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Devices like incline, aiming to reduce the magnitude of effort, are ultimately less energy efficient.

Incline is a plane whose two ends are at different elevation with respect to a base line. This is a useful device to reduce the requirement of force in exchange of extended motion. When we push an object over an incline to raise the object at higher level, we need to apply lesser force (mg sinθ) in comparison to lifting the same vertically against its weight (mg).

What we gain through reduction in force we have to work longer to cover a longer length. Moreover, no plane, however smooth, is friction-less. Such devices aiming to reduce the magnitude of effort are ultimately less energy efficient.



An incline can have different shapes. Three general shapes, including single and double inclines, are shown here for illustration.

Different shapes of incline


The force analysis with respect to motion of the block on a rough incline plane involves various forces. A minimum of three forces operate on the block placed on the incline : (i) weight of the block, mg, (ii) normal force (N) and (iii) friction ( f s , F s or F k ). Any other external force is additional to these three named forces. On the other hand, named forces reduce to two (weight and normal force), if the friction between incline and block is negligible to be considered zero.

Forces on the incline

There are three external forces on the block.

Choice of planar coordinates

There are two useful coordinate orientations to analyze the forces and consequently the motion of the block.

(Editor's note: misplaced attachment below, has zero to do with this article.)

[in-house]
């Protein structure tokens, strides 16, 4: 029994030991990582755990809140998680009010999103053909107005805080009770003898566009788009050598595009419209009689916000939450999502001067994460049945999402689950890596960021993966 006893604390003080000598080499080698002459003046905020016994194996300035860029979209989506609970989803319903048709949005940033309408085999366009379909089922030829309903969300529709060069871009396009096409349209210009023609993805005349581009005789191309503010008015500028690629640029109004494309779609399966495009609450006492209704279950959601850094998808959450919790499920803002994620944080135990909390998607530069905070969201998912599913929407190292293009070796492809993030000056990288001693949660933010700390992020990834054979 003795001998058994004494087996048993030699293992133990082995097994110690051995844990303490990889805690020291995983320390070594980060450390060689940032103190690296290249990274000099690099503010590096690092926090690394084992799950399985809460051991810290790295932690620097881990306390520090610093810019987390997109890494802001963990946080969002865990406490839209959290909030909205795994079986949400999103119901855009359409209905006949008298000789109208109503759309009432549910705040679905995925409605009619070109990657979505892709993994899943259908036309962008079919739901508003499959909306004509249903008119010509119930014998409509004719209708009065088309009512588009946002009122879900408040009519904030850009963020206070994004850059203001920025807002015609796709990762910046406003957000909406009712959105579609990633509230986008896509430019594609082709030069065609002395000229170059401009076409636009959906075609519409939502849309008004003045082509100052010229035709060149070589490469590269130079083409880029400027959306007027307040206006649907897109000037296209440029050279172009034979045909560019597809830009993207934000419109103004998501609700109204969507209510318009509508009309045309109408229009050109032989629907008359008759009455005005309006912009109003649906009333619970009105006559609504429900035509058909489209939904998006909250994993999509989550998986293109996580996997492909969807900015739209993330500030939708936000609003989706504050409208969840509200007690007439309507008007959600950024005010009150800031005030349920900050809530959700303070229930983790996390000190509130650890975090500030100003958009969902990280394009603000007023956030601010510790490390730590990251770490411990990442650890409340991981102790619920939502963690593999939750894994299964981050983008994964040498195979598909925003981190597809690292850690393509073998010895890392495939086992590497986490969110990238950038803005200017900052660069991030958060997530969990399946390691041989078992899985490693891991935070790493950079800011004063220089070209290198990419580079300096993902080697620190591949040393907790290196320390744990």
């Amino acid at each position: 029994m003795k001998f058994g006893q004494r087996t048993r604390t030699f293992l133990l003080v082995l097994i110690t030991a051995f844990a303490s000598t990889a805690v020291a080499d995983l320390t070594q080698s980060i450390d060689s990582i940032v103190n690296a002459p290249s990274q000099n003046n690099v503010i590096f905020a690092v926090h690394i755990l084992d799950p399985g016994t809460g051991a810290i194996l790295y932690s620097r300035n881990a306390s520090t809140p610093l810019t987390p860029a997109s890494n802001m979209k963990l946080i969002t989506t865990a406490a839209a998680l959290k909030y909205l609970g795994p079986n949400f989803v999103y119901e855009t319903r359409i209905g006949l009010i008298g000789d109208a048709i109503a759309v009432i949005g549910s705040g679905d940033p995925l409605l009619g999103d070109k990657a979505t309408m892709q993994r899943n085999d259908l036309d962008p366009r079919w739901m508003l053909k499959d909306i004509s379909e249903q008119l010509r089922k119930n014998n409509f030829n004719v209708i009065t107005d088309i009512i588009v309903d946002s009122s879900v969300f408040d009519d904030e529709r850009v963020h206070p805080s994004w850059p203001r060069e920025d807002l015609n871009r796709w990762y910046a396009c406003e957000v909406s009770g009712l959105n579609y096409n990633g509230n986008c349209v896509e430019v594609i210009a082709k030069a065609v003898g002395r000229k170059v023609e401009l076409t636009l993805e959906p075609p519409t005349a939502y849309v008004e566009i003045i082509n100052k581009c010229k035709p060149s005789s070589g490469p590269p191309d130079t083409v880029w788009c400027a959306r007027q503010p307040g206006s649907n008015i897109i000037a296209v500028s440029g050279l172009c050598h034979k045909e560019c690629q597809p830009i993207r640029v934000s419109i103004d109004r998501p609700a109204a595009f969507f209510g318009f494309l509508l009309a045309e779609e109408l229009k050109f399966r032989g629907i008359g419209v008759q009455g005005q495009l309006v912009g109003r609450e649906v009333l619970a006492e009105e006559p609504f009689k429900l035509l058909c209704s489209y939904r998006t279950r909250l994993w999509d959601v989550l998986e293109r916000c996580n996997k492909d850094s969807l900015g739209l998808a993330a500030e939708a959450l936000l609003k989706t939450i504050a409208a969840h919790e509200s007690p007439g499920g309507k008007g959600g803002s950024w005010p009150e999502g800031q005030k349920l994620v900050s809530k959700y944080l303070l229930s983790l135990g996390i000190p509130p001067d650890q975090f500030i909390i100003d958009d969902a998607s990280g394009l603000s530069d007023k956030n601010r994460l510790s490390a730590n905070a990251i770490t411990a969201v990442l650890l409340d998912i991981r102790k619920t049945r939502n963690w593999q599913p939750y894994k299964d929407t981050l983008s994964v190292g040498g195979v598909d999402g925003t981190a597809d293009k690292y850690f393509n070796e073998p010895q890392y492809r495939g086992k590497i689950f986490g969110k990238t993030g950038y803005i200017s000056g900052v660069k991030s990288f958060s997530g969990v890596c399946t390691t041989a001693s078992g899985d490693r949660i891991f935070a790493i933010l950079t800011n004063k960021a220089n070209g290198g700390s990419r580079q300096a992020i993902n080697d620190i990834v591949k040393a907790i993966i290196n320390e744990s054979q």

We can either keep x-axis along incline and y-axis perpendicular to incline. In this setup, the weight of the block lying on the incline surface is resolved into components along these directions. The angle between vertical and perpendicular to incline is equal to the angle of incline “θ” as shown in the figure. The normal force on the block due to incline surface is in y-direction, whereas friction is along x-direction.

Choice of coordinate system

In the nutshell, contact forces are along the chosen coordinates, but weight of the body makes an angle with the axis, which needs to be resolved along the axes of the coordinate system for the analysis.

Alternatively, we can align x and y – axes along horizontal and vertical directions. In that case, weight of the block is along y-axis and as such need not be resolved. However, the two contact forces (normal and friction) on the block are now at an angle with the axes and are required to be resolved for force analysis.

It is evident, therefore, that the first choice is relatively better in most of the cases as there is only one force to be resolved into components against resolution of two forces as required in the second case.


The incline and block interface may be either termed as “smooth” or “rough”. The smooth surface indicates that we can neglect friction force. We should be aware that there are actually two contact interfaces as shown in the figure.

Friction at the interface between surfaces in contact

There are two contact interfaces.

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